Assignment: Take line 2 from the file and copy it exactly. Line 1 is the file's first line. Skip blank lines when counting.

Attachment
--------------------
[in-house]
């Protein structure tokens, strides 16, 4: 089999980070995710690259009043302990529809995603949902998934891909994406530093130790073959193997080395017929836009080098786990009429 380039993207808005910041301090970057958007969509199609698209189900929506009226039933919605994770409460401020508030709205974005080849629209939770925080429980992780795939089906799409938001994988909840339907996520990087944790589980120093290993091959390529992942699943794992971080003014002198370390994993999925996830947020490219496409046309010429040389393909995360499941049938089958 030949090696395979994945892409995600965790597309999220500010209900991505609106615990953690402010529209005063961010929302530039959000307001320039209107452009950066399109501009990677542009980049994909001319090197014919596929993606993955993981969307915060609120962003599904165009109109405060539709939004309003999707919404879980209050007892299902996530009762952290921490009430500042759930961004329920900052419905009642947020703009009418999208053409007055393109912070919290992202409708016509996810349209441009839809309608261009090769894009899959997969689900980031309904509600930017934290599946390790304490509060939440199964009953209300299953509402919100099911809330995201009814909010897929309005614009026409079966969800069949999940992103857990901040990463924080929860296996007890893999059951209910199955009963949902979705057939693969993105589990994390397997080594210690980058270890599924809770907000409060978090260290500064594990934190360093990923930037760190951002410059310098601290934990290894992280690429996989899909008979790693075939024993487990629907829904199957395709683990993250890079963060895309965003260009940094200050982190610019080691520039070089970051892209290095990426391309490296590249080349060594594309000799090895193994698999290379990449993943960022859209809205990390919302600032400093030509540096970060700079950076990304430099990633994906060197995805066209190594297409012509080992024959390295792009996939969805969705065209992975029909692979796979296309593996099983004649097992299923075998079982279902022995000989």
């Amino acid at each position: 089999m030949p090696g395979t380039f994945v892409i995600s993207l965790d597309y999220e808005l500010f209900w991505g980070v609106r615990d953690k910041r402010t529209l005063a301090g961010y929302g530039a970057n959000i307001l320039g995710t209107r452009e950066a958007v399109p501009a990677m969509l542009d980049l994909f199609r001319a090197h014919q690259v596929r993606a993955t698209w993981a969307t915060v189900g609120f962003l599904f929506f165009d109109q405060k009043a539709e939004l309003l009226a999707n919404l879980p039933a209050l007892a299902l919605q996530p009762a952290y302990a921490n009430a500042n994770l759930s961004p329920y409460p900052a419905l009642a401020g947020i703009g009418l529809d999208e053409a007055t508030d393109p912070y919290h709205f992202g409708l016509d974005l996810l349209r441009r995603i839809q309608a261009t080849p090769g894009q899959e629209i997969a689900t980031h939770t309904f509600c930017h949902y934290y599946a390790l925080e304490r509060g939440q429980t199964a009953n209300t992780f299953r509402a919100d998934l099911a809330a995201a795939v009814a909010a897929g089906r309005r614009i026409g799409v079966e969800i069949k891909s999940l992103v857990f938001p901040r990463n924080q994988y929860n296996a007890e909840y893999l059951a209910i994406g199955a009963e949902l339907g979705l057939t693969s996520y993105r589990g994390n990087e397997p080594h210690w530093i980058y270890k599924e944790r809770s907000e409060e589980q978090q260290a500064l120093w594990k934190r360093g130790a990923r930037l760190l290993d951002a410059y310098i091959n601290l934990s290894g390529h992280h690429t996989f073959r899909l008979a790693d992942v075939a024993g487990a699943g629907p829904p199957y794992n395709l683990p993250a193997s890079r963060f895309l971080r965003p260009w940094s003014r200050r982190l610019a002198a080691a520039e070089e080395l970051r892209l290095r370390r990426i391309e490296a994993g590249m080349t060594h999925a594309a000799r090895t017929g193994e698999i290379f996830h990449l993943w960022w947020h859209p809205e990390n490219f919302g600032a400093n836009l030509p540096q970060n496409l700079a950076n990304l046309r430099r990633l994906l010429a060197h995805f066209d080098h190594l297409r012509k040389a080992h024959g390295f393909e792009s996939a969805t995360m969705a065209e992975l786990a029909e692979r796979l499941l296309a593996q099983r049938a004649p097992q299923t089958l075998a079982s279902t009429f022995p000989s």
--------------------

């Protein structure tokens, strides 16, 4: 089999980070995710690259009043302990529809995603949902998934891909994406530093130790073959193997080395017929836009080098786990009429 380039993207808005910041301090970057958007969509199609698209189900929506009226039933919605994770409460401020508030709205974005080849629209939770925080429980992780795939089906799409938001994988909840339907996520990087944790589980120093290993091959390529992942699943794992971080003014002198370390994993999925996830947020490219496409046309010429040389393909995360499941049938089958 030949090696395979994945892409995600965790597309999220500010209900991505609106615990953690402010529209005063961010929302530039959000307001320039209107452009950066399109501009990677542009980049994909001319090197014919596929993606993955993981969307915060609120962003599904165009109109405060539709939004309003999707919404879980209050007892299902996530009762952290921490009430500042759930961004329920900052419905009642947020703009009418999208053409007055393109912070919290992202409708016509996810349209441009839809309608261009090769894009899959997969689900980031309904509600930017934290599946390790304490509060939440199964009953209300299953509402919100099911809330995201009814909010897929309005614009026409079966969800069949999940992103857990901040990463924080929860296996007890893999059951209910199955009963949902979705057939693969993105589990994390397997080594210690980058270890599924809770907000409060978090260290500064594990934190360093990923930037760190951002410059310098601290934990290894992280690429996989899909008979790693075939024993487990629907829904199957395709683990993250890079963060895309965003260009940094200050982190610019080691520039070089970051892209290095990426391309490296590249080349060594594309000799090895193994698999290379990449993943960022859209809205990390919302600032400093030509540096970060700079950076990304430099990633994906060197995805066209190594297409012509080992024959390295792009996939969805969705065209992975029909692979796979296309593996099983004649097992299923075998079982279902022995000989």